Here is the opinion in United States v. White Eagle.
The court’s summary:
The panel affirmed in part and reversed in part a criminal judgment in a case arising out of the involvement by the Bureau of Indian Affairs Superintendent at the Fort Peck Indian Reservation in a scheme to obtain money from a tribal credit program.
Reversing convictions on counts charging conspiracy to convert tribal credit program proceeds (18 U.S.C. § 371) and theft and conversion from an Indian Tribal Organization (18 U.S.C. §§ 1163, 2), the panel held that the government’s misapplication theory, predicated at best on an employer directive and a civil regulation, cannot support a conviction; and that the government’s embezzlement and conversion theories also fail because the defendant never controlled or had custody of the funds that she later borrowed.
Affirming a bribery conviction (18 U.S.C. § 201(b)(2)), the panel held that a jury could easily infer a quid pro quo and had ample evidence to conclude that the defendant’s actions were “corrupt.”
Because the government did not show that the defendant violated a specific duty to report credit program fraud, the panel reversed her conviction of concealment of public corruption (18 U.S.C. § 1001(a)(1)).
And the briefs:
White Eagle Opening Brief
US Answer Brief
White Eagle Reply Brief
As reported on Indianz yesterday, former Sault Tribe chief of police and board member Fred Paquin has been indicted in federal court. Here is the indictment:
Fred Paquin Indictment
Here is the opinion in United States v. Oldbear, affirming the conviction of a tribal employee for embezzlement of tribal funds. An excerpt:
Louella Oldbear, a member of the Cheyenne-Arapaho Indian Tribes, used tribal funds to repair one of her personal vehicles and to purchase another. A federal jury convicted her of five counts of embezzling Indian tribal funds in violation of 18 U.S.C. § 1163 and one count of making a false statement to a government agent in violation of 18 U.S.C. § 1001(a)(2).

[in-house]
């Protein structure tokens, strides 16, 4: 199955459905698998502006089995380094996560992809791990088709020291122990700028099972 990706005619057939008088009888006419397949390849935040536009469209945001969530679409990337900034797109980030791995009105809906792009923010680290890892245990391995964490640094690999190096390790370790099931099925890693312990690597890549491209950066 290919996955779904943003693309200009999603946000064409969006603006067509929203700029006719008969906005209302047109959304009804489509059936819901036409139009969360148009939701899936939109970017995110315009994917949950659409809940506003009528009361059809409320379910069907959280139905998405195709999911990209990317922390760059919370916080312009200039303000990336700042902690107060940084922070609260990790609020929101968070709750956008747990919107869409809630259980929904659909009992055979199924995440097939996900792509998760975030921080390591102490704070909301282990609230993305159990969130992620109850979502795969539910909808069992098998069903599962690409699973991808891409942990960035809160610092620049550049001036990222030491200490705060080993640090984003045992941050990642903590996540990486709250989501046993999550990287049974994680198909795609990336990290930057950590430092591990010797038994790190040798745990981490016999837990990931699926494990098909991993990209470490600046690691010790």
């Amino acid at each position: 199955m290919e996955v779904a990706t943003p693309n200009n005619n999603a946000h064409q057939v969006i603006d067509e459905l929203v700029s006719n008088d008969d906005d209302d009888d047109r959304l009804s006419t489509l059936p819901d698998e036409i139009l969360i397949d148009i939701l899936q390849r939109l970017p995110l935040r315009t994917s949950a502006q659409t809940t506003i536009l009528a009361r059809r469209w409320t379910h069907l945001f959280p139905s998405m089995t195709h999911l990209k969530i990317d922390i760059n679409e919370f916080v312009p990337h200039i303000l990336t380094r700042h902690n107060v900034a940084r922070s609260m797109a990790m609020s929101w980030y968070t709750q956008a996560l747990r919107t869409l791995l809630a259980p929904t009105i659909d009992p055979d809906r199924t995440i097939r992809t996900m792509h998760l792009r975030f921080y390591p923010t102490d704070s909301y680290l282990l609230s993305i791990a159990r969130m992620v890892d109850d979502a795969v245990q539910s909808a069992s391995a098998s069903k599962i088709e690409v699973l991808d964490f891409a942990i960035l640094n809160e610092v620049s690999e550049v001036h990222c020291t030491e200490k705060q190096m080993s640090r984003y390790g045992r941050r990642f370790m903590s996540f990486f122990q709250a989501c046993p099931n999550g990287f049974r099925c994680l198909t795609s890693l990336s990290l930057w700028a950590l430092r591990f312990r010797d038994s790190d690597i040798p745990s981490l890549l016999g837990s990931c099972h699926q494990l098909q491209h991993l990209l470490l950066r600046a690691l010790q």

Here is the unpublished opinion in United States v. Island from the Tenth Circuit, in which a tribal council member’s secretary had used wire transfers from a gaming revenue checking account to gamble in Vegas, apparently.
Of note, the court mentioned how the Cheyenne & Arapho Tribes had handled their gaming revenues:
In 2001, Ms. Island was hired as a secretary/assistant by Robert Tabor, the chairman of the business committee and elected representative of Arapaho District A-2. Initially, the committee used a single checking account for net gaming proceeds from which any of the eight members could write checks. Later, the committee implemented a system by which its treasurer and Cheyenne District C-4 representative, Eddie Whiteskunk, would divide the proceeds among individual committee members, including himself and Mr. Tabor.
Beginning in 2002, Ms. Island worked exclusively for Messrs. Whiteskunk and Tabor and ran their offices on a daily basis. Part of her duties included writing checks from their respective gaming proceeds checking accounts to tribal members who needed financial assistance – authorized expenditures under § 2710(b)(2)(B). During this same time and on trips to Las Vegas, Nevada,and Albuquerque, New Mexico, Ms. Island obtained money from those checking accounts (wire transfers) for her and others’ personal use, which formed the basis of her ensuing indictment for conspiracy and embezzlement. The evidence was that she obtained more than $15,000 that was later divided among the participants. Following a two-day trial, the jury found her guilty of five counts of embezzlement of less than $1,000 under 18 U.S.C. § 1163, and one count of conspiracy to commit an offense against the United States under 18 U.S.C. § 371.
Here is the opinion in United States v. Janis, affirming a conviction under 18 USC 1163 for embezzling funds from an Indian tribe, the Oglala Sioux Tribe — us-v-janis-ca8-opinion